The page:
Top Interactive Agencies Profiles Ruckus Account Manager Jordan Hill
See Ruckus account manager Jordan Hill’s interview with TIA on her strategies for managing growing pains in a creative agency. If you could name three important things about managing a […]
See Ruckus account manager Jordan Hill’s interview with TIA on her strategies for managing growing pains in a creative agency.
If you could name three important things about managing a project, what would these be?
In my opinion, the three most important qualities are, in order of importance, communication, organization, and flexibility.
Communication is the most important piece of successful account management, and it may even be the most important quality for a creative agency generally. When you’re in the business of bringing ideas to life for a variety of clients, you need to communicate well enough to know their markets, objectives, and obstacles like the back of your hand.
Organization is in the same vein as communication, but this is where it becomes concrete. Good account managers have the organizational skills to juggle projects, timelines, and budgets without ever letting a ball hit the ground.
Flexibility is crucial for when your good communication and organization don’t suffice. No good creative project follows exactly the trajectory anyone predicted. Flexibility is the art of rolling with changes and adapting in a way that doesn’t sacrifice work quality.
What is the best way to earn trust from customers?
The best way to earn trust from customers is to be straightforward. The customer wants the best product and service possible, and that’s exactly what we want to give to them. Being honest about how to get them there will put you both on the same page and team.
Can you give me an example of when you have worked with multiple clients at the same time and how you managed?
Sure! This is my day-to-day. I generally meet with at least three clients a day, whether it be via phone call or face-to-face. Each client has a different project schedule and expects a certain level of availability. I give that to them as much as I possibly can.
When Ruckus was in the process of building the NYC Ferry website, I communicated extensively with developers and their tech team. This typically happened in the evening, so I would communicate with my other clients in the mornings and afternoons. Successfully managing multiple projects at once is about parsing your time so you can dedicate hours to a project without interruption, while still planning for interruptions to spring up.
Can you share an example of a time you’ve had to resolve an issue between a creative team and a client?
There are times when a client has a creative vision and we don’t quite hit the nail on the head — it’s inevitable. Once, one of my designers was working on a logo for a client who was very particular about what they didn’t like but had a difficult time articulating what they did like. Logos went through many presentations and iterations but never worked quite perfectly.
That sort of situation is difficult for both sides of the table — the creative team wants direction, and the client would like a solid deliverable that fully achieves their vision. Ultimately, what solved the issue in this case was assembling the entire creative team and letting everyone work together to brainstorm the best approach to the design. In tough creative situations like this, good communication is key. That’s why we value our accounts staff here, as they ease friction and ensure communication remains productive through all necessary iterations.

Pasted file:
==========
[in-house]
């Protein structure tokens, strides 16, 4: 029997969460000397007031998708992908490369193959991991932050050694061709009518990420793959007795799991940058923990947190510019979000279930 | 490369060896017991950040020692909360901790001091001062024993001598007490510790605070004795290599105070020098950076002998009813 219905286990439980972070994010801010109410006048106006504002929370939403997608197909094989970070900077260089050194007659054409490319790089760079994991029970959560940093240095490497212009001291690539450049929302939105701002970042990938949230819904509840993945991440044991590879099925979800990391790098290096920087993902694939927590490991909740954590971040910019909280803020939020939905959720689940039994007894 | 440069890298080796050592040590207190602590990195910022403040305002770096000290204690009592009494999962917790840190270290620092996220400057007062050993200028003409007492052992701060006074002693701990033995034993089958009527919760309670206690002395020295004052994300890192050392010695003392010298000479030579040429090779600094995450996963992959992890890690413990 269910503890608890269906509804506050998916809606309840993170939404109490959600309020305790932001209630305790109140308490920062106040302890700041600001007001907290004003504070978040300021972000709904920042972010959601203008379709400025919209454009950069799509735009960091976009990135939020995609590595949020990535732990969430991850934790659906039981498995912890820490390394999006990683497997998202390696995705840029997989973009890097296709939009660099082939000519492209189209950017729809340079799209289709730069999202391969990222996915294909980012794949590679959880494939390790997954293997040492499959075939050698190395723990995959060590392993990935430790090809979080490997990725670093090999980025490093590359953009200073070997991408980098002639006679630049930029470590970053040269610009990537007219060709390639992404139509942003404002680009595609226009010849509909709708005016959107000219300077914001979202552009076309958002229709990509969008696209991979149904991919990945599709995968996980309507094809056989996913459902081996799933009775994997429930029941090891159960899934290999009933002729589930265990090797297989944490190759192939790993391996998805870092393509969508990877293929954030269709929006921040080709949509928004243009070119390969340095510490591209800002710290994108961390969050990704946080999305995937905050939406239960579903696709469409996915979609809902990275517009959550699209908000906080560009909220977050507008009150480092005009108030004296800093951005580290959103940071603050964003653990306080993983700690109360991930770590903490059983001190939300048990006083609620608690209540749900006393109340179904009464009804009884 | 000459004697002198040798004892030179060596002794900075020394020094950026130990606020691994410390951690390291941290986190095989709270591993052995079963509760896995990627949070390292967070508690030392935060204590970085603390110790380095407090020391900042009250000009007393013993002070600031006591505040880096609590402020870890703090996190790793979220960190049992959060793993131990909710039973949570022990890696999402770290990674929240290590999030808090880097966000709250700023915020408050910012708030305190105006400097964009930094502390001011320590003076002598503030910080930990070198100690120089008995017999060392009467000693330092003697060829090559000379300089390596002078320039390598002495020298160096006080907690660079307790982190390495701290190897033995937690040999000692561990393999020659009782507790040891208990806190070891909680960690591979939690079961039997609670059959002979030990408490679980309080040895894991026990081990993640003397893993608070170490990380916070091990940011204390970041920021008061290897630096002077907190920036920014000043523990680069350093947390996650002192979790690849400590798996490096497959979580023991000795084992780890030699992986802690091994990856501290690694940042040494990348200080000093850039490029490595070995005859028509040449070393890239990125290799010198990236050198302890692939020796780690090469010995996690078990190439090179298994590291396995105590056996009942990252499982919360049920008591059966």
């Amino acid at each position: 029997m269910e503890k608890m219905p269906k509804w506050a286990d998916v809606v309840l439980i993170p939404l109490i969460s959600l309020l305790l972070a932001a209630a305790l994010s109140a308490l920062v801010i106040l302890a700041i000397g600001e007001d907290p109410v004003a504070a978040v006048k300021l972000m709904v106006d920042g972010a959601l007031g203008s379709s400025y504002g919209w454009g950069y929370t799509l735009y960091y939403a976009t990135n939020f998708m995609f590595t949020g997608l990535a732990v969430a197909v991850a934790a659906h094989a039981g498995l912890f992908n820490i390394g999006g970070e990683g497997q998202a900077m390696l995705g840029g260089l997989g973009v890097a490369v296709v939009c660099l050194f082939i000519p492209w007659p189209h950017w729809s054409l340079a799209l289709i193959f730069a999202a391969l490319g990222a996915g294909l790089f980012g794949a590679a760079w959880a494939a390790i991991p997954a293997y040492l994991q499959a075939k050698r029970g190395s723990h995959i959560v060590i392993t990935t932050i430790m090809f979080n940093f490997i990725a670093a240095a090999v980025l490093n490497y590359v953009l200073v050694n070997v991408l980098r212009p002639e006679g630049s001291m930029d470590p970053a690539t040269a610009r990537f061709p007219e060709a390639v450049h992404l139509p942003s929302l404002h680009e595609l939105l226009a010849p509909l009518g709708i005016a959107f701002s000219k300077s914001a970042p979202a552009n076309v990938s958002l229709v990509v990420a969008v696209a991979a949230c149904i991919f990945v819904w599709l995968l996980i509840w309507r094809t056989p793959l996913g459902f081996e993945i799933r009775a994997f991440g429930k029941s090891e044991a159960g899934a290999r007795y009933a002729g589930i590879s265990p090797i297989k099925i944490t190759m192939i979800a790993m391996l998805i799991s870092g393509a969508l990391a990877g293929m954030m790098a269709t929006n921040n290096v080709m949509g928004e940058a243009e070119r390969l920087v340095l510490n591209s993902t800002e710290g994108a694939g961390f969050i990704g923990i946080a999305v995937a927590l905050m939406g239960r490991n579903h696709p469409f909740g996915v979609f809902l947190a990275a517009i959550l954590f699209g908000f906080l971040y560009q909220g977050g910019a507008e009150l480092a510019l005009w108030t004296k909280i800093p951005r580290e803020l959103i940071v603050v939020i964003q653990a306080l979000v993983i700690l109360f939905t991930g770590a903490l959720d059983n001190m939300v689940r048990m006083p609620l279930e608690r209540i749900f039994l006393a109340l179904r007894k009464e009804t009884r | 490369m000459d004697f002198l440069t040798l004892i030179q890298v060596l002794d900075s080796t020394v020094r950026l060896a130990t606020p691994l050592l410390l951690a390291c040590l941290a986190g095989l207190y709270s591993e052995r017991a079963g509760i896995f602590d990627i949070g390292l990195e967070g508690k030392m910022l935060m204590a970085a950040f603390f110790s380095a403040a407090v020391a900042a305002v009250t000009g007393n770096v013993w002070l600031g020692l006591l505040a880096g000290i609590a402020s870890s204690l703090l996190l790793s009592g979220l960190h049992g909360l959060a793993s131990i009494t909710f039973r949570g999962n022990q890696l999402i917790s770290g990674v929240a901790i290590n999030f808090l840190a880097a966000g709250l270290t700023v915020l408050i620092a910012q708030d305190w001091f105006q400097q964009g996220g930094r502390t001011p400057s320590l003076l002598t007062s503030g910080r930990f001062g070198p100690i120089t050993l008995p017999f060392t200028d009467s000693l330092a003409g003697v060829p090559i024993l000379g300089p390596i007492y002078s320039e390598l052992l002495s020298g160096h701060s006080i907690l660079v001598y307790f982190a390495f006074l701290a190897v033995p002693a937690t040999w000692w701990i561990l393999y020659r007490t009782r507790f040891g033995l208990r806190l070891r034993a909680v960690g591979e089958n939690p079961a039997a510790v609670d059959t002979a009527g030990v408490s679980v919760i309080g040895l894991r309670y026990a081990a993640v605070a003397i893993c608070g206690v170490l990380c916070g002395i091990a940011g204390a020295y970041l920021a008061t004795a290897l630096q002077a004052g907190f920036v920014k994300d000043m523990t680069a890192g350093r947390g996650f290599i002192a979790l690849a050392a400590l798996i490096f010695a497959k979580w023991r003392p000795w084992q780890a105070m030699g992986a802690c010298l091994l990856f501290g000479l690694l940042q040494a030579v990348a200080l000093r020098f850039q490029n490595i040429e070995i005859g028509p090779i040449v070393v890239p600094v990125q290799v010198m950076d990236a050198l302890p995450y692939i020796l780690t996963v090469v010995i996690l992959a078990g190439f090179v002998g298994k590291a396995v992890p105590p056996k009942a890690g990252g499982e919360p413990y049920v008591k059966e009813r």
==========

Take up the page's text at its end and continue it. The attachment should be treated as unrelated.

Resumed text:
How do you ensure you and your team delivers or exceeds customers’ expectations?
Well thought-out project timelines help a lot for my team. Timelines are never totally concrete, but if you build a schedule that leaves room for extra rounds of deliverables, edits, and delays, it gives the team the best chance of sticking to it. Every client meeting has the power to accelerate or slow down the schedule, so our team plans for that and gives itself room to adapt to create the best possible outcome.
How do you schedule or prioritize your work? Do you use any apps or tools?
Pen and paper. I’m a huge fan of to-do lists in a regular old notebook. Once the notebook is filled up I file it in case I ever need that one piece of paper that has the name of that really specific colour a client likes but can’t remember. I don’t use any apps or tools — occasionally I’ll type out my to do list but then just write over it.
Name a challenge your team is currently facing.
Growing pains. Both the size and quantity of our projects are increasing, so we’re growing and adapting as necessary. It’s a test of our management skills, flexibility, and creativity as we build into markets that we didn’t have access to as a younger agency.
What kinds of skills/qualities do you think you need to possess to be a good project manager?
Organization and attention to detail are necessary, but even more important is working well under pressure when all that organization flies out the door. That takes leadership, confidence, and expertise in the subject.
How did you get started in the industry?
I was interested in copywriting and fell into account management. I started as an intern and enjoyed it enough to continue with the industry.
Please list a few of your favorite digital brands:
I like Glossier and Everlane — anything that’s clean and elegant.
What do you like doing in your free time?
I stare at a computer screen all day, so when I leave the office I like to do anything that’s not screen related, like reading, cooking — basically all activities that I can enjoy while having a glass of wine.
Full feature can be found at Top Interactive Agencies.